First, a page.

A guide to assisted felling part 2: Component forces – David Vickers

by | Nov 2, 2015 | Features, Technical

In the second part of this series, Dave Vickers looks at the forces involved and required safety margins when combining wire and rope based offset systems.

Last month we focused on assisted felling and the forces involved when using an offset pull. We introduced the formula “pull = 2t(cos x)” where t is the force in tonnes exerted by the winch and x is half of the angle the wire/rope passes through the pulley. I concluded by suggesting a ready reckoner chart could be useful when selecting equipment. We need to consider two things when dealing with offset systems combining rope and wire; firstly the potential offset loads, and secondly the strength of the rope.


                                                                                          Diagram 1

Calculating offset loads
Table 1 provides the information required to assess peak loading when using an offset pull. Estimate the offset pulling angle (see diagram 1) then read off the multiplier in the right hand column of the table.


Using the formula, if you are using a winch with a maximum load capability of 500kg, with a 90° offset, the maximum loading will be 500 x 2 x (cos 45) = 707kg. Note that an offset pulling angle of 0 means you have doubled the winch cable back on itself.
Joining wire and rope
We need to be particularly careful of the potential forces involved in assisted felling when combining a winch (wire-based) system with a rope. I commonly use a Tirfor style 1.6t winch when carrying out assisted felling operations on training courses, but what effect does this have on my choice of rope?

The weakest point in the system must be the winch, in this case the shear pin fitted to the winch, designed to fail at 1.6t. To my knowledge these are not CE marked and tested, so I’ll have to take the manufacturers’ word that the pin will fail at 1.6t. The rope must therefore have a Working Load Limit (WLL) of at least 1.6t.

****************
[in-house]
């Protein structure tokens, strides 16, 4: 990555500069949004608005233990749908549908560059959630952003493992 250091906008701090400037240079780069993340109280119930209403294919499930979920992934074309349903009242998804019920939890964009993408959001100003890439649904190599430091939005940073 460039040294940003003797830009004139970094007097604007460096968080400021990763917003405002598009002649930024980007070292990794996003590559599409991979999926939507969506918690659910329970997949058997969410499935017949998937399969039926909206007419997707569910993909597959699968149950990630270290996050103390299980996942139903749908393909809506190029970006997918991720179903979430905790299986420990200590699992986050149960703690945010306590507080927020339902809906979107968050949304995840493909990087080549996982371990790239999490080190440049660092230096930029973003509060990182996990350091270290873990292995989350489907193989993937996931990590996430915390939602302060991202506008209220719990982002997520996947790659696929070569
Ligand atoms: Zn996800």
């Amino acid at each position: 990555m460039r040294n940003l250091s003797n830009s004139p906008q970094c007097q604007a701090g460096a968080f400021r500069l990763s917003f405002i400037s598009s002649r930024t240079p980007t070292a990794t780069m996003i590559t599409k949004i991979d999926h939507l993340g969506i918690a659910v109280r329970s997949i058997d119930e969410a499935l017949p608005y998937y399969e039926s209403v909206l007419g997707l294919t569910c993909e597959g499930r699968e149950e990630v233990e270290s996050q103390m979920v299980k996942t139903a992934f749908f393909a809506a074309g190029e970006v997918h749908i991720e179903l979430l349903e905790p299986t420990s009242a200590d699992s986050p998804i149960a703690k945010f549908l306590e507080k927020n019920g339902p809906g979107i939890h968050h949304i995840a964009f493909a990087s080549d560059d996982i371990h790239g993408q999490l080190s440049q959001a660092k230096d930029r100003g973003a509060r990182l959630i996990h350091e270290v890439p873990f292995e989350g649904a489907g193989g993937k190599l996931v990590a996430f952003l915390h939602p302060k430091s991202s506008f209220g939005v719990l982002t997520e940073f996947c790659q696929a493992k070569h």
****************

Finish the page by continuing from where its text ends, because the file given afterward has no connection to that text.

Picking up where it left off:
According to HSE, 2001, Industrial rope access – Investigation into items of personal protective equipment, Contract Research Report 364/2001, using a double figure-of-eight knot retains between 66% and 77% of the rope’s strength; a bowline retains between 55% and 74%.

Taking into account the knots used to attach the rope to the tree and the winch cable, it’s not unreasonable to assume we will retain around 65% of the rope’s strength. So, for 1.6t to make 65% of our WLL, we’re going to need a rope with a WLL of around 1.54 x 1.6t, making 2.5t (1.6 is 65% of 2.5).


                                                                                         Diagram 2

The European Commission’s Guide to application of the Machinery Directive 2006/42/EC 2nd ed. 2010, states on p.298: “the working coefficient for textile ropes or slings… is as a general rule, equal to 7.”

So the Minimum Breaking Strength (MBS) will need to be at least 7 x our WLL of 2.5t, making 17.5t.

The Teufelberger Sirius Bull 20mm rigging line has an MBS of 8,980kg, well below the17,500kg (7.5t) that we need (8,980kg equates to a WLL of 1,283kg).

Hopefully you can begin to see the issues with combining rope systems and wire-based winch systems!

Let’s summarise the problem we face in this example. We have a winch shear pin that should fail at 1.6t (this must be the weakest point in the system). Our 20mm rigging line has a working load limit of just 1.3t. To keep within our safety margins, we have two choices:
1) Remove the rope from the system and reset the winch position.
2) Use a lower rated winch.

In this case, I would change the winch from a 1.6t Tirfor to a Model 4000-20SH Lug-All rated at 0.7t. This means that the weakest point in the system is once again the winch.
How has this been achieved? The weakest point is the winch failsafe at 0.7t. Using a knot to tie the rope to the winch cable means we only retain 65% of the rope’s strength, so to find out the required rope WLL we must multiply 0.7t by
100/65 or 1.54.
The required rope WLL is therefore 0.7t x 1.54 = 1.08t (0.7t is 65% of 1.08t).
It’s time to go back to the rope manufacturer’s datasheet to find the most suitable rope.
The Sirius Bull 18mm line has an MBS of 7,700daN (roughly equivalent to 7.7t), giving us a WLL of 1.1t. This is cutting the safety margin a little fine. Alternatively, we could use the Sirius Bull 20mm line to stay well within the safety limits.

Drivelink Training provides City & Guilds NPTC forestry and arboriculture short courses run by David Vickers, a City & Guilds NPTC approved trainer and assessor, qualified teacher with a BA (Hons) Ed. and QTLS. Drivelink Training provides training from basic maintenance to dealing with windblown trees, from basic tree climbing to rigging / dismantling. Visit www.drivelinktraining.co.uk to find out more.